FIG. 3C provides an exemplary voltage-time diagram of the output of the buffer 222, which graphically depicts the state of transistor Q3. As shown, the output of the buffer 222 has a high state 330 and a low state 336, and the high state 330 depicts time during which the transistor Q3 is on and the capacitor 206 is in the discharging phase 315. The high state 330 also represents the time during which the voltage VBUFFER signal is at or above the input high threshold VIH of the buffer, followed by an additional time period during which the buffer changes state.

FIG. 3D provides an exemplary voltage-time diagram of the periodic signal 102 (e.g., the output of the flip-flop 230). In one implementation, as shown, the periodic signal 102 has a high phase 340 and a low phase 342. As shown, the output periodic signal 102 has a frequency given by 1/T, and each phase corresponds to one charge/discharge cycle of the capacitor 206. In other implementations, the output periodic signal 102 can have a different duty cycle or can be related to the charging and discharging of the capacitor 206 in a different manner.

FIG. 4 is a schematic diagram of one implementation 400 of the circuit 100 that is shown in block-diagram format in FIG. 1. As shown, the circuit 400 includes the oscillator core 103 that can generate the periodic signal 102 (shaped by a clock generation circuit 430 (e.g., flip-flop 230)) in response to bias signals 108A and 108B; an active bias portion (e.g., that can include portions of the bias circuit 111) that can provide the bias signals 108A and 108B when powered; and a switching circuit 116 that, as shown, periodically powers the active bias portion and that includes a passive portion (e.g., that can include one or more storage elements, such as the capacitors C1 and C2) that provide the bias signals 108A and 108B when the active portion is not powered. In one implementation, as shown, the passive portion includes a sample-and-hold circuit. The circuit 400 is now described in greater detail.

In one implementation, as shown, the active portion includes a current/voltage source (e.g., transistors Q4, Q5, Q6, Q7, and current-limiting resistor 420). The active portion is powered when the switches 123 are closed. When powered, the transistors Q4, Q5 and Q1 are arranged in a first current mirror configuration, where the current flowing through transistor Q5 is limited by the resistor 420 and by various parameters of the transistors themselves (e.g., channel width and length) and mirrored in transistor Q1. When the switches 123 are closed, the transistors Q6, Q7 and Q2 form a second current mirror. Very little current flows between transistors Q4/Q5 and Q1 when the active portion is powered. Rather, the voltage signals V1, V2, VBUFFER and VCAP largely control the current that flows through Q1 in the oscillator core 103. Similarly, very little current flows between transistors Q6/Q7 and Q2 when the active portion is powered; rather, the same voltage signals (i.e., V1, V2, VBUFFER and VCAP signals) control the current that flows through Q2 in the oscillator core 103. Accordingly, the oscillator core 103 can be biased with the voltage bias signals 108A and 108B (i.e., voltages V1 and V2), and voltages V1 and V2 of the bias signals 108A and 108B can be provided directly by the capacitors C1 and C2. In particular, when the active portion is powered, the capacitors C1 and C2 can be charged (e.g., as part of a sample-and-hold circuit), and the bias signals 108A and 108B can be largely provided by the powered active portion. When the active portion is not powered, energy stored in the capacitors C1 and C2 can provide the bias signals 108A and 108B.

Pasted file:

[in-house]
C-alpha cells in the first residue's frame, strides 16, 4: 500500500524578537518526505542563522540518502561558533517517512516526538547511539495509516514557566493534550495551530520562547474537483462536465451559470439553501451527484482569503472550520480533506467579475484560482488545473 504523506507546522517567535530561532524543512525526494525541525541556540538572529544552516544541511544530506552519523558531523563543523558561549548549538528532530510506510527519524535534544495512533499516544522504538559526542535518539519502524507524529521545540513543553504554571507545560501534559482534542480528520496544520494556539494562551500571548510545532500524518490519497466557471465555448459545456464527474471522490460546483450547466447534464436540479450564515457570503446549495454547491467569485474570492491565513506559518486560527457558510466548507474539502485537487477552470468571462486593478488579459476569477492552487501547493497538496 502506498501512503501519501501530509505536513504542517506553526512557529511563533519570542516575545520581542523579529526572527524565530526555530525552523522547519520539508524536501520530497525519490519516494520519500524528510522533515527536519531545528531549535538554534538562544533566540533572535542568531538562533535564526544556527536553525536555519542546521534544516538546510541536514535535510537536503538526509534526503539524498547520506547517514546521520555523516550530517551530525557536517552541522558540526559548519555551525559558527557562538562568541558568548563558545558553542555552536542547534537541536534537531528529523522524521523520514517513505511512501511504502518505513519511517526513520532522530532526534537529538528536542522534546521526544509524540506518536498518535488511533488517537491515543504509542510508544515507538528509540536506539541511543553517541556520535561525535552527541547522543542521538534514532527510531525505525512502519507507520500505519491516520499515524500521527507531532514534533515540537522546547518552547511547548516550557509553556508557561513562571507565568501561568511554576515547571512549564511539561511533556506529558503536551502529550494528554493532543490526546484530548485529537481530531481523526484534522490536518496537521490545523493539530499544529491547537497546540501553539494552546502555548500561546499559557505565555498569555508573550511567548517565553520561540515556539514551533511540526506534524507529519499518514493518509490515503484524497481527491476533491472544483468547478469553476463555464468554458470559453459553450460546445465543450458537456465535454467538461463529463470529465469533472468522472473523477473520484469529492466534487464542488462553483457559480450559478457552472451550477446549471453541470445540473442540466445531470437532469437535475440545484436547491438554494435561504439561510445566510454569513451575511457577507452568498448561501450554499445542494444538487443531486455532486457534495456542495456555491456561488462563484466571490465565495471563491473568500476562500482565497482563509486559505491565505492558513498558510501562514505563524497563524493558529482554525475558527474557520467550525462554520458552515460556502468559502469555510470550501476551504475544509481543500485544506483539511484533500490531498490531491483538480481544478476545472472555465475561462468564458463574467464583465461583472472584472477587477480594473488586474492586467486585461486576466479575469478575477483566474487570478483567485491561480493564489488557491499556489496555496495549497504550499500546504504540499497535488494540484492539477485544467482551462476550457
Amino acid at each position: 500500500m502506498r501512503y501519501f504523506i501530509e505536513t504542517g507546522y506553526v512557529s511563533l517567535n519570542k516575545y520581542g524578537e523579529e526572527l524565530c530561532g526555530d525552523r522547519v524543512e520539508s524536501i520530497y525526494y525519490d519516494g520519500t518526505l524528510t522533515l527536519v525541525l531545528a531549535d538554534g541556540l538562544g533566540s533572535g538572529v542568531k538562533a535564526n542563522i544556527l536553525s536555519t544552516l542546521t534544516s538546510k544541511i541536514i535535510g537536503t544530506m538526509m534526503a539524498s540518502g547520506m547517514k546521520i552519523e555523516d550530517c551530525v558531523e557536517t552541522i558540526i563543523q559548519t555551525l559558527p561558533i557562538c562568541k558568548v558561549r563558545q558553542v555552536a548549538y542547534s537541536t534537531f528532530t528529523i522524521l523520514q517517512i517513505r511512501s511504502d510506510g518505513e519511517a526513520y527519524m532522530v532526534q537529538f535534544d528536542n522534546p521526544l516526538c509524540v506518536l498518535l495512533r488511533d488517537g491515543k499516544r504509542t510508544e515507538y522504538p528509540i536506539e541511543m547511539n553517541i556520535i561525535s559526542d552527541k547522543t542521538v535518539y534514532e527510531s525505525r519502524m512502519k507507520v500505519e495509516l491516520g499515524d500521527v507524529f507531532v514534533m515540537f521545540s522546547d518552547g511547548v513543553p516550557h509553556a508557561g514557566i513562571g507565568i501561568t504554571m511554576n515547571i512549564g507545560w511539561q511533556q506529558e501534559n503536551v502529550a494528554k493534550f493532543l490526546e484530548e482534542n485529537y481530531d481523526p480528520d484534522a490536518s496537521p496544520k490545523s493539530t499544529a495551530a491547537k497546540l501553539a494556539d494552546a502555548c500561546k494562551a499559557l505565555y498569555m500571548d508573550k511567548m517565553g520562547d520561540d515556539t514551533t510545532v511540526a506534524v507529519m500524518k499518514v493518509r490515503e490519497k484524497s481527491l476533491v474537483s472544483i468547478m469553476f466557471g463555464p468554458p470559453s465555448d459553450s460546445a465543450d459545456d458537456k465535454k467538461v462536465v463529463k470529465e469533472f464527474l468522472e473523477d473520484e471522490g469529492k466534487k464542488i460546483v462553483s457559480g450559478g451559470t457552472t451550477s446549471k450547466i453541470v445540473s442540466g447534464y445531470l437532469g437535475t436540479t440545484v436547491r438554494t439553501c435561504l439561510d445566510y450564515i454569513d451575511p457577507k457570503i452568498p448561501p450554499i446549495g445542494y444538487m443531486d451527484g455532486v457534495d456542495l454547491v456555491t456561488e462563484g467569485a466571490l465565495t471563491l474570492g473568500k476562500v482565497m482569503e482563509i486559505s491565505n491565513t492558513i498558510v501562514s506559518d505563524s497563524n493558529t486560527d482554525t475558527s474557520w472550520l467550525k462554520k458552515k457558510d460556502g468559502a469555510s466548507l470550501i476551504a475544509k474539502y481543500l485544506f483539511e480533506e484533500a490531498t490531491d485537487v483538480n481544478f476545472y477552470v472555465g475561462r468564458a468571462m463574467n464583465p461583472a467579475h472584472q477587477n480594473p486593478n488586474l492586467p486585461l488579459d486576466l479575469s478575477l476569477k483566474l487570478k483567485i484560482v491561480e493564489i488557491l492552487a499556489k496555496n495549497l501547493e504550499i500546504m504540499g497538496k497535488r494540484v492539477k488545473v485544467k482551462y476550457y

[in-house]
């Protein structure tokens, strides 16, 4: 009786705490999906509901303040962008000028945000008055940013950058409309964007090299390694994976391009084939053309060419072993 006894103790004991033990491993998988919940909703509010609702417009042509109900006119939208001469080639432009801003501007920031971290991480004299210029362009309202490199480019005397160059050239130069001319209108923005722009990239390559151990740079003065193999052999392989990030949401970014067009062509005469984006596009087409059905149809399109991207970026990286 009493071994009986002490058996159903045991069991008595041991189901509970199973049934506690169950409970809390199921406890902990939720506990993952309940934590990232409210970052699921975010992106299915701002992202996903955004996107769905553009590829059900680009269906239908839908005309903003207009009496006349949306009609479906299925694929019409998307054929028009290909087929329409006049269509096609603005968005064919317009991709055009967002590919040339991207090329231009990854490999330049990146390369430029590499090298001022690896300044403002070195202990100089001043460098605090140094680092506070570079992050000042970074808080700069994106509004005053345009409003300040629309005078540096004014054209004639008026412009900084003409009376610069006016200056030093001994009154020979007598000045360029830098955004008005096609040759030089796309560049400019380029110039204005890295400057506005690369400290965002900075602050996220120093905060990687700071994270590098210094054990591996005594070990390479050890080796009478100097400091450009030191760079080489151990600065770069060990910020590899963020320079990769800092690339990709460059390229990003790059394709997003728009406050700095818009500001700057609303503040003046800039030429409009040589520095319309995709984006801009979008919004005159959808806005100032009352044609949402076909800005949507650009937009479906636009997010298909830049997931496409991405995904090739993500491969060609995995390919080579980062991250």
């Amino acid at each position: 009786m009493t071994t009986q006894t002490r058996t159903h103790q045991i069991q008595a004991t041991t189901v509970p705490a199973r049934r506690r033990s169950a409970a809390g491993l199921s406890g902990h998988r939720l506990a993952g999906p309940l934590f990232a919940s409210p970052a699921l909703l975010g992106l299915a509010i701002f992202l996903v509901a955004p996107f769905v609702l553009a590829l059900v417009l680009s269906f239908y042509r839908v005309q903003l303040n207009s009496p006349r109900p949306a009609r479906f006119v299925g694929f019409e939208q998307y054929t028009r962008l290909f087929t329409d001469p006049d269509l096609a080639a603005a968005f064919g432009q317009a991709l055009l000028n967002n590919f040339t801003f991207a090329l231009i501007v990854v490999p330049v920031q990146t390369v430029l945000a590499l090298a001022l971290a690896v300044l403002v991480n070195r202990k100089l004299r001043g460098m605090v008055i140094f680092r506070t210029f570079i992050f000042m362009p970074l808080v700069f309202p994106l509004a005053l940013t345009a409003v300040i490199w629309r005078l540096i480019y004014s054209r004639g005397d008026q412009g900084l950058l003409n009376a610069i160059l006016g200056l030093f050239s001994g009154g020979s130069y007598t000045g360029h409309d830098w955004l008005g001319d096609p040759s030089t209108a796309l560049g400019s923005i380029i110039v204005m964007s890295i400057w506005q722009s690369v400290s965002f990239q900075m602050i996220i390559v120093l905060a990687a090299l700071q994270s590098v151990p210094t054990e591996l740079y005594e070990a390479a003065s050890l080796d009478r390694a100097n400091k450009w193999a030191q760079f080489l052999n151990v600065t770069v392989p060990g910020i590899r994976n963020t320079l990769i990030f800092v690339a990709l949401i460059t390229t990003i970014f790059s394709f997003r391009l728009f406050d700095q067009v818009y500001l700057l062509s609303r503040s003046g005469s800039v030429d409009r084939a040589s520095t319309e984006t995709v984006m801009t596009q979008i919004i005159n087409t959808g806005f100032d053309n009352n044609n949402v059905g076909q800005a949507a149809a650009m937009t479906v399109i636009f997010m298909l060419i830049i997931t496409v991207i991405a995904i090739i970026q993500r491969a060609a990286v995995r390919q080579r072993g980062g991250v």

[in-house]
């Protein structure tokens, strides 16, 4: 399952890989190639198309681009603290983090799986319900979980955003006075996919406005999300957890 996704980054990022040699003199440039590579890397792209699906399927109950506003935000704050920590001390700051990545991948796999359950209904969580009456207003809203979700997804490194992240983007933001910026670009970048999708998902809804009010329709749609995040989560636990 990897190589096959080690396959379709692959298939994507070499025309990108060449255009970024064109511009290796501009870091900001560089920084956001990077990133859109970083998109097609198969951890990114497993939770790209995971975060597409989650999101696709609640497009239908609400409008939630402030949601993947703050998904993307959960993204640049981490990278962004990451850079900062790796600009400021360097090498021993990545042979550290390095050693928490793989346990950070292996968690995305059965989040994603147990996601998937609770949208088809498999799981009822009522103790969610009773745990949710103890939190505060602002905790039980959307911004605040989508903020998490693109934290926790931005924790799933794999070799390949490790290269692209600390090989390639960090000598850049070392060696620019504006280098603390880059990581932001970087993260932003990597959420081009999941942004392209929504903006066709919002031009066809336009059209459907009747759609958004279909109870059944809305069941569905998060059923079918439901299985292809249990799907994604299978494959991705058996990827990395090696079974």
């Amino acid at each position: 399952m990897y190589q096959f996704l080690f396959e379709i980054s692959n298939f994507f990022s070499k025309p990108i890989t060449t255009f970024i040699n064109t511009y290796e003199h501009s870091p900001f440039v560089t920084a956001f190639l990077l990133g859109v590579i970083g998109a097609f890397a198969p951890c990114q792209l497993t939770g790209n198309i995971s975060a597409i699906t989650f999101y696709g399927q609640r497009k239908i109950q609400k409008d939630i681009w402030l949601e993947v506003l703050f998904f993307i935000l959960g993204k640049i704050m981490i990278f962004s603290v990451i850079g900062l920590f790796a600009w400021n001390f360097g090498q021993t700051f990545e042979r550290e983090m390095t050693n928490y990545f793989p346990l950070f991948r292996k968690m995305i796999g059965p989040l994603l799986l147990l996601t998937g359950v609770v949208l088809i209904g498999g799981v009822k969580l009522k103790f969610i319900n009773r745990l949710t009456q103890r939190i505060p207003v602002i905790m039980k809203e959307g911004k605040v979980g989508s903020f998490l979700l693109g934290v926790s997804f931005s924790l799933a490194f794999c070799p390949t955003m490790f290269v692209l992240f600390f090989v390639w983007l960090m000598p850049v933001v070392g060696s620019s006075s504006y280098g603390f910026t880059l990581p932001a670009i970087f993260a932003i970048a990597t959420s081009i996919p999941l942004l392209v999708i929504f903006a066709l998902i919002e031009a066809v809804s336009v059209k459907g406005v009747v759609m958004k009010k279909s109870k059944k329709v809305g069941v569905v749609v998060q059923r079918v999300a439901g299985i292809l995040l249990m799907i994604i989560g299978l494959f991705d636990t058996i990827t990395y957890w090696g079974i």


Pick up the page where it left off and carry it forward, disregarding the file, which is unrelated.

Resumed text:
In this arrangement, power is only dissipated in the resistor 420 when the active portion (e.g., bias circuit 111) is powered, but the bias signals 108A and 108B can be provided even when the active portion is not powered. By only periodically powering the active portion, power consumption of the bias circuit 111 can be reduced relative to a circuit that includes a more frequently (e.g., continuously) powered bias circuit.

In some implementations, the capacitors C1 and C2 and the frequency at which the active portion is powered (e.g., the switching frequency) are selected to maintain substantially smooth voltages V1 and V2. For example, for circuits having smaller-capacity capacitors C1 and C2, the switching frequency can be higher, whereas for circuits having larger-capacity capacitors C1 and C2, the switching frequency can be lower.

In one implementation, as shown, the switching frequency is determined by a divider 405 that divides the frequency of the periodic signal 102 to provide the control signal 121 having the switching frequency. For example, the divider 405 can divide the frequency of the periodic signal 102 by in integer (e.g., 8, 16, 32, etc.) to obtain a switching frequency that is an integer fraction of the oscillation frequency. Exemplary plots of the periodic signal 102, the control signal 121 and overall current consumption of the circuit 400 are shown in FIG. 5.

In some implementations, the switches 123 are also transistors. For example, the switches 123 adjacent to transistors Q4 and A5 can be p-MOSFETs (p-channel Metal Oxide Semiconductor Field Effect Transistors), while the switches 123 adjacent to Q6 and Q7 can be n-MOSFETs (n-channel MOSFETs). Moreover, the control signal 121 can include multiple control signals. In particular, in the example above, one control signal can be used to switch on or off the p-MOSFET switches, while another control signal can be used to simultaneously switch on or off the n-MOSFET switches. (E.g., the two control signals can have opposite logical states, such that the switches are either all off or all on.)